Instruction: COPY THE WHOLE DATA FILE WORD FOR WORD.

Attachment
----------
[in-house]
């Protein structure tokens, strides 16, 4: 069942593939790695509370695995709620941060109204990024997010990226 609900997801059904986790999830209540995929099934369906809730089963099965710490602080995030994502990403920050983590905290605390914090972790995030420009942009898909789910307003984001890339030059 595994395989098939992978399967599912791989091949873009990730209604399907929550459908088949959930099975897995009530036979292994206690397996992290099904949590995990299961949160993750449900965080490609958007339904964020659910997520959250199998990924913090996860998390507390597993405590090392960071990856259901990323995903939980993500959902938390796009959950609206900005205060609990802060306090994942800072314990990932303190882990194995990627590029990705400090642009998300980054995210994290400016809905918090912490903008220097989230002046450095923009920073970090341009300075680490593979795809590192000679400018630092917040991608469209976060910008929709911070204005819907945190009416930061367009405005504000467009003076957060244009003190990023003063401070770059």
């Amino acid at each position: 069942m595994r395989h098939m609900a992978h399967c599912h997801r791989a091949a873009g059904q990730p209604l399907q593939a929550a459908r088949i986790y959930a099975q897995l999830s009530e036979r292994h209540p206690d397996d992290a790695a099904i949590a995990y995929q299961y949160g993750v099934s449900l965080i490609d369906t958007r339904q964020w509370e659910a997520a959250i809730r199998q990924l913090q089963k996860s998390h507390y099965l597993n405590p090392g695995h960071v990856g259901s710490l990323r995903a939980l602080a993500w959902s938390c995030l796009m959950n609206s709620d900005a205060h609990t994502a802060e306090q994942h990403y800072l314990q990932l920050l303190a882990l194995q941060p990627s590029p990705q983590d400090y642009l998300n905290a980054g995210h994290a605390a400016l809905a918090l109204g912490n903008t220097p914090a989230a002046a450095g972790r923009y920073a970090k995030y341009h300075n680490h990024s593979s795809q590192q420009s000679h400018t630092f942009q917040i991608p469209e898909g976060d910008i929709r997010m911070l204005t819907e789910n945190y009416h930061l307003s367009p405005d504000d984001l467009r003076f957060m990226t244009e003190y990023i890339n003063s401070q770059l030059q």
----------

[in-house]
């Protein structure tokens, strides 16, 4: 069942593939790695509370695995709620941060109204990024997010990226 609900997801059904986790999830209540995929099934369906809730089963099965710490602080995030994502990403920050983590905290605390914090972790995030420009942009898909789910307003984001890339030059 595994395989098939992978399967599912791989091949873009990730209604399907929550459908088949959930099975897995009530036979292994206690397996992290099904949590995990299961949160993750449900965080490609958007339904964020659910997520959250199998990924913090996860998390507390597993405590090392960071990856259901990323995903939980993500959902938390796009959950609206900005205060609990802060306090994942800072314990990932303190882990194995990627590029990705400090642009998300980054995210994290400016809905918090912490903008220097989230002046450095923009920073970090341009300075680490593979795809590192000679400018630092917040991608469209976060910008929709911070204005819907945190009416930061367009405005504000467009003076957060244009003190990023003063401070770059």
């Amino acid at each position: 069942m595994r395989h098939m609900a992978h399967c599912h997801r791989a091949a873009g059904q990730p209604l399907q593939a929550a459908r088949i986790y959930a099975q897995l999830s009530e036979r292994h209540p206690d397996d992290a790695a099904i949590a995990y995929q299961y949160g993750v099934s449900l965080i490609d369906t958007r339904q964020w509370e659910a997520a959250i809730r199998q990924l913090q089963k996860s998390h507390y099965l597993n405590p090392g695995h960071v990856g259901s710490l990323r995903a939980l602080a993500w959902s938390c995030l796009m959950n609206s709620d900005a205060h609990t994502a802060e306090q994942h990403y800072l314990q990932l920050l303190a882990l194995q941060p990627s590029p990705q983590d400090y642009l998300n905290a980054g995210h994290a605390a400016l809905a918090l109204g912490n903008t220097p914090a989230a002046a450095g972790r923009y920073a970090k995030y341009h300075n680490h990024s593979s795809q590192q420009s000679h400018t630092f942009q917040i991608p469209e898909g976060d910008i929709r997010m911070l204005t819907e789910n945190y009416h930061l307003s367009p405005d504000d984001l467009r003076f957060m990226t244009e003190y990023i890339n003063s401070q770059l030059q």